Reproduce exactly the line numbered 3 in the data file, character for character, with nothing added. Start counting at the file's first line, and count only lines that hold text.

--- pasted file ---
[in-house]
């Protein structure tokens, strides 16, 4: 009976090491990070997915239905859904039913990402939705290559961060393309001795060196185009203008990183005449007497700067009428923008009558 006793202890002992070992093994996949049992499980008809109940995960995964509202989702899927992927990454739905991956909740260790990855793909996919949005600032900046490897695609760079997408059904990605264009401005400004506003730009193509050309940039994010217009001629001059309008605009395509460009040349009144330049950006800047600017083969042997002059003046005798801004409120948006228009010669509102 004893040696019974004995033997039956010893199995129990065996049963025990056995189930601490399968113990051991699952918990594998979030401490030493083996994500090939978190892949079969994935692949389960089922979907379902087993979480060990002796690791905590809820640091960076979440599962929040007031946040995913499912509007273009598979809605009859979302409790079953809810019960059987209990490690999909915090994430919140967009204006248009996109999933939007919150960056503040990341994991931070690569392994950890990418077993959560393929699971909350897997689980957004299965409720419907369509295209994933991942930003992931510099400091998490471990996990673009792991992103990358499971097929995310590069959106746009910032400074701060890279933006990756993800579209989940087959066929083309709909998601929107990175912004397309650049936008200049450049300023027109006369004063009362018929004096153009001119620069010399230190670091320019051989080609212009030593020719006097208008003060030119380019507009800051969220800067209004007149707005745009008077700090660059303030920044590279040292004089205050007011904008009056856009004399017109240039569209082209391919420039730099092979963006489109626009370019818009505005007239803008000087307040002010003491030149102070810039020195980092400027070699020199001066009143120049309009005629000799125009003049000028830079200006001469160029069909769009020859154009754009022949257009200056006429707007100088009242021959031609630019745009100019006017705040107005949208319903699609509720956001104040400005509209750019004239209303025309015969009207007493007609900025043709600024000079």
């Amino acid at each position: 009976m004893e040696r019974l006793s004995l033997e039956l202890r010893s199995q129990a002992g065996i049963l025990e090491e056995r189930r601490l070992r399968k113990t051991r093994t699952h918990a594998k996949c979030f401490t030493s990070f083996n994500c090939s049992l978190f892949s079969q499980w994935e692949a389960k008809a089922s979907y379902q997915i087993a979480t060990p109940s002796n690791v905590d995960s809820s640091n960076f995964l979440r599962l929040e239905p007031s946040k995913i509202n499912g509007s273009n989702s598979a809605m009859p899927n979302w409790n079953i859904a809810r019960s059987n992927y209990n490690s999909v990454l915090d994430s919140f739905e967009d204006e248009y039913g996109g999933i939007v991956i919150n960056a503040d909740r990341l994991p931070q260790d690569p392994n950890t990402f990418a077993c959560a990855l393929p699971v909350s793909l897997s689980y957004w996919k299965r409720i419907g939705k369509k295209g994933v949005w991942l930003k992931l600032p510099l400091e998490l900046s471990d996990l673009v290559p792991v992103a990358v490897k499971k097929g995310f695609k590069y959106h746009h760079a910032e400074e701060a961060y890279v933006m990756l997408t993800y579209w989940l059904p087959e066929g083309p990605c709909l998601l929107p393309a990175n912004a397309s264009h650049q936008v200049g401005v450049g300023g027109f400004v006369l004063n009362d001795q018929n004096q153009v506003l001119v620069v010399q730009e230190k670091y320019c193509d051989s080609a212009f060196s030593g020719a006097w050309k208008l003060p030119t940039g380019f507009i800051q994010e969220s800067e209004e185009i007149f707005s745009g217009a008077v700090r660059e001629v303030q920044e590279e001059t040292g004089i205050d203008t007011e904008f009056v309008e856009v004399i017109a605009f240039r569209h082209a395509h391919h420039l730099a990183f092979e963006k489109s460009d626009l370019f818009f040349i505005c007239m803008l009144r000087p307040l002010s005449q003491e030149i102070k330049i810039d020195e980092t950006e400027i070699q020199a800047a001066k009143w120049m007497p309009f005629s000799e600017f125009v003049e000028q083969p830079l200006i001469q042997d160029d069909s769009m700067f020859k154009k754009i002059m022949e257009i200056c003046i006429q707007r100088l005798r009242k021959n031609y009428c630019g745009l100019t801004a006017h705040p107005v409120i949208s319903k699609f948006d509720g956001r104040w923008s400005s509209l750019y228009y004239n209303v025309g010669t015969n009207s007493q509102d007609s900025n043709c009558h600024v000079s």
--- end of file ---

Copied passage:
């Amino acid at each position: 009976m004893e040696r019974l006793s004995l033997e039956l202890r010893s199995q129990a002992g065996i049963l025990e090491e056995r189930r601490l070992r399968k113990t051991r093994t699952h918990a594998k996949c979030f401490t030493s990070f083996n994500c090939s049992l978190f892949s079969q499980w994935e692949a389960k008809a089922s979907y379902q997915i087993a979480t060990p109940s002796n690791v905590d995960s809820s640091n960076f995964l979440r599962l929040e239905p007031s946040k995913i509202n499912g509007s273009n989702s598979a809605m009859p899927n979302w409790n079953i859904a809810r019960s059987n992927y209990n490690s999909v990454l915090d994430s919140f739905e967009d204006e248009y039913g996109g999933i939007v991956i919150n960056a503040d909740r990341l994991p931070q260790d690569p392994n950890t990402f990418a077993c959560a990855l393929p699971v909350s793909l897997s689980y957004w996919k299965r409720i419907g939705k369509k295209g994933v949005w991942l930003k992931l600032p510099l400091e998490l900046s471990d996990l673009v290559p792991v992103a990358v490897k499971k097929g995310f695609k590069y959106h746009h760079a910032e400074e701060a961060y890279v933006m990756l997408t993800y579209w989940l059904p087959e066929g083309p990605c709909l998601l929107p393309a990175n912004a397309s264009h650049q936008v200049g401005v450049g300023g027109f400004v006369l004063n009362d001795q018929n004096q153009v506003l001119v620069v010399q730009e230190k670091y320019c193509d051989s080609a212009f060196s030593g020719a006097w050309k208008l003060p030119t940039g380019f507009i800051q994010e969220s800067e209004e185009i007149f707005s745009g217009a008077v700090r660059e001629v303030q920044e590279e001059t040292g004089i205050d203008t007011e904008f009056v309008e856009v004399i017109a605009f240039r569209h082209a395509h391919h420039l730099a990183f092979e963006k489109s460009d626009l370019f818009f040349i505005c007239m803008l009144r000087p307040l002010s005449q003491e030149i102070k330049i810039d020195e980092t950006e400027i070699q020199a800047a001066k009143w120049m007497p309009f005629s000799e600017f125009v003049e000028q083969p830079l200006i001469q042997d160029d069909s769009m700067f020859k154009k754009i002059m022949e257009i200056c003046i006429q707007r100088l005798r009242k021959n031609y009428c630019g745009l100019t801004a006017h705040p107005v409120i949208s319903k699609f948006d509720g956001r104040w923008s400005s509209l750019y228009y004239n209303v025309g010669t015969n009207s007493q509102d007609s900025n043709c009558h600024v000079s």